Islamabad High Court (IHC) on Monday dismissed a petition seeking a ban on airing Pakistan Muslim League-Nawaz (PML-N) founder Nawaz Sharif’s speeches on TV channels The verdict was issued by IHC Chief Justice Athar Minallah.
In its judgment, the IHC stated that there are other platforms where such matters could be decided. “The tendency of invoking the constitutional jurisdiction of a High Court in matters involving political content is certainly not in the public interest and that too when the law provides for alternate remedies. Courts ought to exercise restraint because of the consequences,” the verdict stated.
The judgment said, “It unnecessarily involves a Court in controversial matters which otherwise can be agitated before other appropriate forums.”
The IHC maintained, “The learned counsel was also not able to satisfy this Court that which of the fundamental rights of the petitioner guaranteed under the Constitution of the Islamic Republic of Pakistan, 1973 (hereinafter referred to as the ‘Constitution’) had been violated requiring enforcement through the issuance of a writ.”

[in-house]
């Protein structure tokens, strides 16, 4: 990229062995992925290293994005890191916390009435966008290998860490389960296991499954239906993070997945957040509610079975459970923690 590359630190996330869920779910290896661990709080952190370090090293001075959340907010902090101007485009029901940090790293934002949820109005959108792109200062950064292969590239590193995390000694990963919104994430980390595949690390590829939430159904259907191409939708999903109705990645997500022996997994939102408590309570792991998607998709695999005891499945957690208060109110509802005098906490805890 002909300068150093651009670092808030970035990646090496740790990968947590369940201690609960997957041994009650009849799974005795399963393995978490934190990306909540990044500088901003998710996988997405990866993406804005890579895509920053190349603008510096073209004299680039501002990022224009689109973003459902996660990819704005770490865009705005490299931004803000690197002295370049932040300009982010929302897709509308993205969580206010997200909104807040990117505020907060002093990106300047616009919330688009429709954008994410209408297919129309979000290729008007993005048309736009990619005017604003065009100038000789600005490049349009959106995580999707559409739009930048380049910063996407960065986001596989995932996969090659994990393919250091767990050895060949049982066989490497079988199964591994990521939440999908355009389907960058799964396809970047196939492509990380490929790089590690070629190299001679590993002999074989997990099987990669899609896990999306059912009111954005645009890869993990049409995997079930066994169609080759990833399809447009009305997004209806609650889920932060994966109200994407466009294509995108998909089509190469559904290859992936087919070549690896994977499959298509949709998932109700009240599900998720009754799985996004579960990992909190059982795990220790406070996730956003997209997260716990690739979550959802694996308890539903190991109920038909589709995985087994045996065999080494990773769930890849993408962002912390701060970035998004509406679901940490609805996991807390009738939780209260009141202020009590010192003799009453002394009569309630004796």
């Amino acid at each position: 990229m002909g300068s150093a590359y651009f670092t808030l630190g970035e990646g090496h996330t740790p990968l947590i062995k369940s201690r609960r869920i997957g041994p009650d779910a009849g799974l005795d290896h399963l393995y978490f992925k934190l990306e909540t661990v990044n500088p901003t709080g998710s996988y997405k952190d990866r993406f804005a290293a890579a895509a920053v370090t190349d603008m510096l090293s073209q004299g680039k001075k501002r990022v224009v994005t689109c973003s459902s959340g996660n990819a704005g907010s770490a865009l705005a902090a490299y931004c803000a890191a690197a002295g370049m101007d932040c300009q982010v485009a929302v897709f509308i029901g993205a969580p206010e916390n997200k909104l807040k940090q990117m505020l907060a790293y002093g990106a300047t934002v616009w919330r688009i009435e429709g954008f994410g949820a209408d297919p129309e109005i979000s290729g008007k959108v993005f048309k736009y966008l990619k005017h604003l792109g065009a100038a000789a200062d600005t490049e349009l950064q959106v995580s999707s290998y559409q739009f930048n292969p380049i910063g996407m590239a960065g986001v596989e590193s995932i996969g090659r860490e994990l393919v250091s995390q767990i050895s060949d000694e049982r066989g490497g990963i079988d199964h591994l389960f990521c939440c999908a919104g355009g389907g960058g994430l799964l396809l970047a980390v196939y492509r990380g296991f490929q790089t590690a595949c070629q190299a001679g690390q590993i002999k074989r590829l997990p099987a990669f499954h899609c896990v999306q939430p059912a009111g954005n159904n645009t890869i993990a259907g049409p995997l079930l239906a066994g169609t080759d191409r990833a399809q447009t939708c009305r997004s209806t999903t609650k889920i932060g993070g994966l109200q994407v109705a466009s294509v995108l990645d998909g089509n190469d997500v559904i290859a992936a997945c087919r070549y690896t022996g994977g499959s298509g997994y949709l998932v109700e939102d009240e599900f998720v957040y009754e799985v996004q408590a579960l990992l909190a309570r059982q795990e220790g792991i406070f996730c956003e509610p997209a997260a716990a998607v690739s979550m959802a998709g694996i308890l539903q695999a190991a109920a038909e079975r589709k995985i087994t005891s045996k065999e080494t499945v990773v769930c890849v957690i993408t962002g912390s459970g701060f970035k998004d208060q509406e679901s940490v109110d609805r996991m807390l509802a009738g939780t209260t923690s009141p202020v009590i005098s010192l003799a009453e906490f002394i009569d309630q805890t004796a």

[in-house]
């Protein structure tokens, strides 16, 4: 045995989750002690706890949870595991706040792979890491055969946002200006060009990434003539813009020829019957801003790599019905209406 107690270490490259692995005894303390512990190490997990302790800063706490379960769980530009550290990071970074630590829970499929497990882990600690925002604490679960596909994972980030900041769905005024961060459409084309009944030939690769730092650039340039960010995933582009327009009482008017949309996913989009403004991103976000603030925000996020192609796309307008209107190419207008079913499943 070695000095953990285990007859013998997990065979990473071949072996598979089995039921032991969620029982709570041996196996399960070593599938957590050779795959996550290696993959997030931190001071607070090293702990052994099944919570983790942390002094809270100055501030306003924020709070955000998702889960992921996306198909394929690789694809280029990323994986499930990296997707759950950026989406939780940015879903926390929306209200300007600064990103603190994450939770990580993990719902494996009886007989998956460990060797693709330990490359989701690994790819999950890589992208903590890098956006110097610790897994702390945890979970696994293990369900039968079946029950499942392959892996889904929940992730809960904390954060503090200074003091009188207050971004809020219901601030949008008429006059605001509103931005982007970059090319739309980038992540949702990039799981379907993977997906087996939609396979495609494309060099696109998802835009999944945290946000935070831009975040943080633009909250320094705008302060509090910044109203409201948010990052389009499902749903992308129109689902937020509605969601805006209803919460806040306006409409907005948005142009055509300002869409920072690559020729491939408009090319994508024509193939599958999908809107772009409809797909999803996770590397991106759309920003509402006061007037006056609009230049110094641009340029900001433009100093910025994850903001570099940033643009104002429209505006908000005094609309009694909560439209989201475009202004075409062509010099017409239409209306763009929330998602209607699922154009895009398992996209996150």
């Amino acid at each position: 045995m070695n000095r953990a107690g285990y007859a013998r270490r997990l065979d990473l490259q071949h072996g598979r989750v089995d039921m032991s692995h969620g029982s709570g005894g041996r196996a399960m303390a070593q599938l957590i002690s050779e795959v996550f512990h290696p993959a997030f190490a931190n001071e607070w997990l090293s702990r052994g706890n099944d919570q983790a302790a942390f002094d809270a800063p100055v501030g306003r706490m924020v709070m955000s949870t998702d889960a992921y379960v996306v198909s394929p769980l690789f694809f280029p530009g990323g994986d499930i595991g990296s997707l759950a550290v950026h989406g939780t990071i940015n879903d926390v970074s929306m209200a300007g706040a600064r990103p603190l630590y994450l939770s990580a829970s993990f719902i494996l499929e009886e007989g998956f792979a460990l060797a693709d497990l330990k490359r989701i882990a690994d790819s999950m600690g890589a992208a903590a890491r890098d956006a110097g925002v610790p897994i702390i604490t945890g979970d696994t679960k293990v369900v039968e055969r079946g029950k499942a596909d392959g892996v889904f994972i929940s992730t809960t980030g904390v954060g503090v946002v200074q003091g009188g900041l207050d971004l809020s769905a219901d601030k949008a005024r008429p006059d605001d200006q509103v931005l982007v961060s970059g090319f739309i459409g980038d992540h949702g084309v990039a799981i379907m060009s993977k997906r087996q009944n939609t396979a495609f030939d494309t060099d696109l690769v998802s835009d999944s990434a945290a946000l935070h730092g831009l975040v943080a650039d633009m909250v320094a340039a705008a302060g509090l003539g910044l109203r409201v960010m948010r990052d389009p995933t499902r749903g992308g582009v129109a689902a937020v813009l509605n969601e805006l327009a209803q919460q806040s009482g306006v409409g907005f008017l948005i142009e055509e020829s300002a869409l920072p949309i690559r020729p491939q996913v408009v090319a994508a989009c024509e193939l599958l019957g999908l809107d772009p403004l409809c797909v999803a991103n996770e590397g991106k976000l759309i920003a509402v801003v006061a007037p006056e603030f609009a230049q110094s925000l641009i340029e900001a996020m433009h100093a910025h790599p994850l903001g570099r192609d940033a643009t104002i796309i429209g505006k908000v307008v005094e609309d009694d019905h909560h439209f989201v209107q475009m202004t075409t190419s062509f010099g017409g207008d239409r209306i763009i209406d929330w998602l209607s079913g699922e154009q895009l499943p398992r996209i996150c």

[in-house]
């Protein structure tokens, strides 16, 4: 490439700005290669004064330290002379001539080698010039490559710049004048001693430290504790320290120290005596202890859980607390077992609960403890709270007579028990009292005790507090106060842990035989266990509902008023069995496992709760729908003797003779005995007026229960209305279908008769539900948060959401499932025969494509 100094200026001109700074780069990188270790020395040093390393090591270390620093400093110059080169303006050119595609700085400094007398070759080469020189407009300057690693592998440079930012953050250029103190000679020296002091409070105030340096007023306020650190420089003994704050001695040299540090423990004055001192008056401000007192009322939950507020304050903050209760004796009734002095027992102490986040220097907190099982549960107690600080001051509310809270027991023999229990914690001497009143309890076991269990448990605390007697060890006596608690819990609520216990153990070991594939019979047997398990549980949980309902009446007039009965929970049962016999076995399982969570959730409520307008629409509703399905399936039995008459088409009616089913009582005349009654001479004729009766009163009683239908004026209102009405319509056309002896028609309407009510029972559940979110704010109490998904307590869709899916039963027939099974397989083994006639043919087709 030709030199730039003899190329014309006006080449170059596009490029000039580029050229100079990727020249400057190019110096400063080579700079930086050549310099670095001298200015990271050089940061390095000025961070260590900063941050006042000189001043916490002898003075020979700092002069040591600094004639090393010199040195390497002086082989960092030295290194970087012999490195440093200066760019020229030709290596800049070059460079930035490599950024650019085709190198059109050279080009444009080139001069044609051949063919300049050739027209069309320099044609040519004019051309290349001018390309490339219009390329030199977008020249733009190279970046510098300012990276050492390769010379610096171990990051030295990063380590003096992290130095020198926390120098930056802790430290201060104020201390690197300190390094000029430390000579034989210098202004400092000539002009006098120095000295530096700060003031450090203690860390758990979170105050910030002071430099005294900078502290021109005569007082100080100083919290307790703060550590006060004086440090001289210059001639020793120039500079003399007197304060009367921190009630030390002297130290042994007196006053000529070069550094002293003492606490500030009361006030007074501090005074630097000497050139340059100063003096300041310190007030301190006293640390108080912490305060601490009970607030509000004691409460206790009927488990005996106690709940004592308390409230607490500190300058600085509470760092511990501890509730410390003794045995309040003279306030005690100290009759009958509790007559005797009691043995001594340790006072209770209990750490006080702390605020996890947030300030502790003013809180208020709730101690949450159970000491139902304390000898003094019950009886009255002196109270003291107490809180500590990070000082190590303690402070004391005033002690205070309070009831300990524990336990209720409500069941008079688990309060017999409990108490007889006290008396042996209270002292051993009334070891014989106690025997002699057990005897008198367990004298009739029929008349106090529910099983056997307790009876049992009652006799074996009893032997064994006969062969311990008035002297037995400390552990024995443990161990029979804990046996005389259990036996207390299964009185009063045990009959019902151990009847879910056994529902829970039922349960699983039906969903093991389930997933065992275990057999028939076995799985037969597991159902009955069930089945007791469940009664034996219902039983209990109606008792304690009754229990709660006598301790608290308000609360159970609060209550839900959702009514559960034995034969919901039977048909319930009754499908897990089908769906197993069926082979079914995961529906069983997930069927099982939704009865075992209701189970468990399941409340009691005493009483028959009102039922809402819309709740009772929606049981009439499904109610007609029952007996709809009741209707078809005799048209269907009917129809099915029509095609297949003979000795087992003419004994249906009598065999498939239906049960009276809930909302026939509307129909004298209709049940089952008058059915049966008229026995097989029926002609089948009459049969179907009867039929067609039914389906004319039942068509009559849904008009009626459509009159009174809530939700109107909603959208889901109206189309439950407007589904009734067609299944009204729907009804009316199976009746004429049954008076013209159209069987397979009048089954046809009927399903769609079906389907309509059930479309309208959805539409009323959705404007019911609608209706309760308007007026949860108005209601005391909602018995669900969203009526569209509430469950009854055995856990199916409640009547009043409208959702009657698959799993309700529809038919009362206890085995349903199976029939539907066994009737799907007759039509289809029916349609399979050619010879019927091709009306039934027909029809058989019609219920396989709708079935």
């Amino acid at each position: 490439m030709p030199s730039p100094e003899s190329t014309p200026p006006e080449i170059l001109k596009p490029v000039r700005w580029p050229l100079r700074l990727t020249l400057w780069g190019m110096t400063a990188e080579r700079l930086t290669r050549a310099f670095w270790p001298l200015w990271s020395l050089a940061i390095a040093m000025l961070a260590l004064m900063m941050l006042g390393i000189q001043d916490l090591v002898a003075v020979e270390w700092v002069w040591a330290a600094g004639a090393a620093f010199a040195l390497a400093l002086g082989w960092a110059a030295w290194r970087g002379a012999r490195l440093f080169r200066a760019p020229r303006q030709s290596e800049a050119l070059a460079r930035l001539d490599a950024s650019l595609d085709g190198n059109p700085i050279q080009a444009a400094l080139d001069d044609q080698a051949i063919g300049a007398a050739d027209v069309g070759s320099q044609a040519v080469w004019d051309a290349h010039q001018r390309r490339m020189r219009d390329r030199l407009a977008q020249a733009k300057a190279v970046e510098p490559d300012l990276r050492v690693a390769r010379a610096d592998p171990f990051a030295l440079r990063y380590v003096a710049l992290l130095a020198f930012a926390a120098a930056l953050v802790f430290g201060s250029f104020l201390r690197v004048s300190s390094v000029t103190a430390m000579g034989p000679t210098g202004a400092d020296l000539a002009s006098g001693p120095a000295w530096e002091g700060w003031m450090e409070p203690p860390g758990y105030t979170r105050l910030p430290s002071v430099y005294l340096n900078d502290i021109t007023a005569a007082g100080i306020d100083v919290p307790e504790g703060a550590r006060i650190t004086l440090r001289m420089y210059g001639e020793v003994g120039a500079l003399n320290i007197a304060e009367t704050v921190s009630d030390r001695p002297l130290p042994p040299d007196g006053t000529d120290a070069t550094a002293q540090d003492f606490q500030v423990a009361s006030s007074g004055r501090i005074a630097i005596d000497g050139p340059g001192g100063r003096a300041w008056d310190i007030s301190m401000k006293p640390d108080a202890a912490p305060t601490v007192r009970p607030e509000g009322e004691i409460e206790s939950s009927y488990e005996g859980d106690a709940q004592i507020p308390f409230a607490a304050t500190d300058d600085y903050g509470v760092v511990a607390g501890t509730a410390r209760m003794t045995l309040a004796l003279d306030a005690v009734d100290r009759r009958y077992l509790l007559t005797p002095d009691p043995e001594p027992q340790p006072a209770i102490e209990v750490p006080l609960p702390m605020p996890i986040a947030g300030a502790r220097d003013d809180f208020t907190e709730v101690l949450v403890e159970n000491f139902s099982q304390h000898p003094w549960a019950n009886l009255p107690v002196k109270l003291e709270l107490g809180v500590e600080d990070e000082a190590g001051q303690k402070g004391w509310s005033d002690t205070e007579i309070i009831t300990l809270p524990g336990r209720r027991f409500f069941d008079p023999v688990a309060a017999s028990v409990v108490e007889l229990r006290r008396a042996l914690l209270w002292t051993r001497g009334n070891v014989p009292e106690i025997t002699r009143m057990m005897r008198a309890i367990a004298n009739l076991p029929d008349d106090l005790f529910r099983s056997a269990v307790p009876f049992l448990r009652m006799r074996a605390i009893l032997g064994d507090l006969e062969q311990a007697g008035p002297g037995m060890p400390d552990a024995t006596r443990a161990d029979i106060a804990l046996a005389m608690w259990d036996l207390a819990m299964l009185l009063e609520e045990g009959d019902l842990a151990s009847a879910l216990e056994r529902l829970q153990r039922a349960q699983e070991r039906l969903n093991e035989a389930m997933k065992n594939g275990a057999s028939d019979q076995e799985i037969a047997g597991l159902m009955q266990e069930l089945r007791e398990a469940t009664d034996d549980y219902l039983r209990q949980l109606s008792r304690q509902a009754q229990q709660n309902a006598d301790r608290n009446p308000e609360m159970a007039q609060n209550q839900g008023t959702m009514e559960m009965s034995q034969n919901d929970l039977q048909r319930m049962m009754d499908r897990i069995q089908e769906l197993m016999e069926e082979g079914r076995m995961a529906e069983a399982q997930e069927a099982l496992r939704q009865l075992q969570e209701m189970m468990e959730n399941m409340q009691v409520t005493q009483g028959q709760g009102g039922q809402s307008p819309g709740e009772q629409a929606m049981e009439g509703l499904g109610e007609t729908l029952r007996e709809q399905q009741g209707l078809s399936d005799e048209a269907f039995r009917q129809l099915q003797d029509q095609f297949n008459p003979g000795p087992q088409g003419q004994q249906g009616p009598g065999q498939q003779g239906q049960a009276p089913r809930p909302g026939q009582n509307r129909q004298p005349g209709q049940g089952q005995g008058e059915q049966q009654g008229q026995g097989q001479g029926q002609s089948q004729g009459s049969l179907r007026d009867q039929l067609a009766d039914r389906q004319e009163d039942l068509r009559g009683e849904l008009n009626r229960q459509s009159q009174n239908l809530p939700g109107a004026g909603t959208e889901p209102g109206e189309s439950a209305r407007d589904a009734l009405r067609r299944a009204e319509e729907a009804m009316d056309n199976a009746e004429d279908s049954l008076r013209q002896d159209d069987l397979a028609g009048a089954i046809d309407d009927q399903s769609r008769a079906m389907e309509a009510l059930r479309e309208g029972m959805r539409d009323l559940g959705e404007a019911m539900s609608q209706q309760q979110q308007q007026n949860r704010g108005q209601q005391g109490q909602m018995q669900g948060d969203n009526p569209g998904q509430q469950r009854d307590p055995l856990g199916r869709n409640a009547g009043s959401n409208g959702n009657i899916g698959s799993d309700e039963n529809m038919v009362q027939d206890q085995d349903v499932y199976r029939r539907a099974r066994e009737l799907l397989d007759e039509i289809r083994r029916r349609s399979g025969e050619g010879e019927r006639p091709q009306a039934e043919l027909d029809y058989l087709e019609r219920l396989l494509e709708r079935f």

The court stated, “It is noted that the security of Pakistan is not frail nor can be threatened by mere political rhetoric. The people of Pakistan, through their chosen representatives, have the will and resolve to safeguard the security of Pakistan. The security of Pakistan is surely not dependent on the issuance of a writ by this Court.”
Earlier, petitioner Aamir Aziz Ansari had moved the court through his counsel Adnan Iqbal Advocate and cited Nawaz Sharif, Shehbaz Sharif, and Chairman Pakistan Electronic Media Regulatory Authority (PEMRA) as respondents.
In his petition, Ansari stated that Nawaz Sharif managed to go abroad on the pretext of his ailment but he not only participated in politics but also initiated a smear campaign against the state institutions.
He contended that Nawaz Sharif, during his recent speeches, had maligned the state institutions and a “convict’s speech cannot be allowed to be broadcast on media”. The petitioner maintained that the former premier’s speech tarnished the image of national institutions.